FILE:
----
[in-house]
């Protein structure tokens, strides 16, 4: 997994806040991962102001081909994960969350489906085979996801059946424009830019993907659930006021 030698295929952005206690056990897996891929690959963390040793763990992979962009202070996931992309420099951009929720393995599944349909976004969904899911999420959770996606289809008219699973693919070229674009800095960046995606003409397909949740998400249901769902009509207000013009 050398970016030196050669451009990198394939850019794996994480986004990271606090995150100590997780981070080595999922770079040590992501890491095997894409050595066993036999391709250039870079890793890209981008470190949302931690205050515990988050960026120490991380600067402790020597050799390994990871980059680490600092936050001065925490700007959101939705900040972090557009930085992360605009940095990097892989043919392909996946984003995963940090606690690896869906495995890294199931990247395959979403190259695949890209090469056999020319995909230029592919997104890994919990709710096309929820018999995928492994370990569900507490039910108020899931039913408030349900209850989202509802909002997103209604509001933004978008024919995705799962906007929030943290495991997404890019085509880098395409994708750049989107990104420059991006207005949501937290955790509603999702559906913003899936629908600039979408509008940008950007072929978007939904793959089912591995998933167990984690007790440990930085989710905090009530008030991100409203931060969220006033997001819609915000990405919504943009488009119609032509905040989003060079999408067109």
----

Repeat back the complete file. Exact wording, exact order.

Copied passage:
[in-house]
């Protein structure tokens, strides 16, 4: 997994806040991962102001081909994960969350489906085979996801059946424009830019993907659930006021 030698295929952005206690056990897996891929690959963390040793763990992979962009202070996931992309420099951009929720393995599944349909976004969904899911999420959770996606289809008219699973693919070229674009800095960046995606003409397909949740998400249901769902009509207000013009 050398970016030196050669451009990198394939850019794996994480986004990271606090995150100590997780981070080595999922770079040590992501890491095997894409050595066993036999391709250039870079890793890209981008470190949302931690205050515990988050960026120490991380600067402790020597050799390994990871980059680490600092936050001065925490700007959101939705900040972090557009930085992360605009940095990097892989043919392909996946984003995963940090606690690896869906495995890294199931990247395959979403190259695949890209090469056999020319995909230029592919997104890994919990709710096309929820018999995928492994370990569900507490039910108020899931039913408030349900209850989202509802909002997103209604509001933004978008024919995705799962906007929030943290495991997404890019085509880098395409994708750049989107990104420059991006207005949501937290955790509603999702559906913003899936629908600039979408509008940008950007072929978007939904793959089912591995998933167990984690007790440990930085989710905090009530008030991100409203931060969220006033997001819609915000990405919504943009488009119609032509905040989003060079999408067109």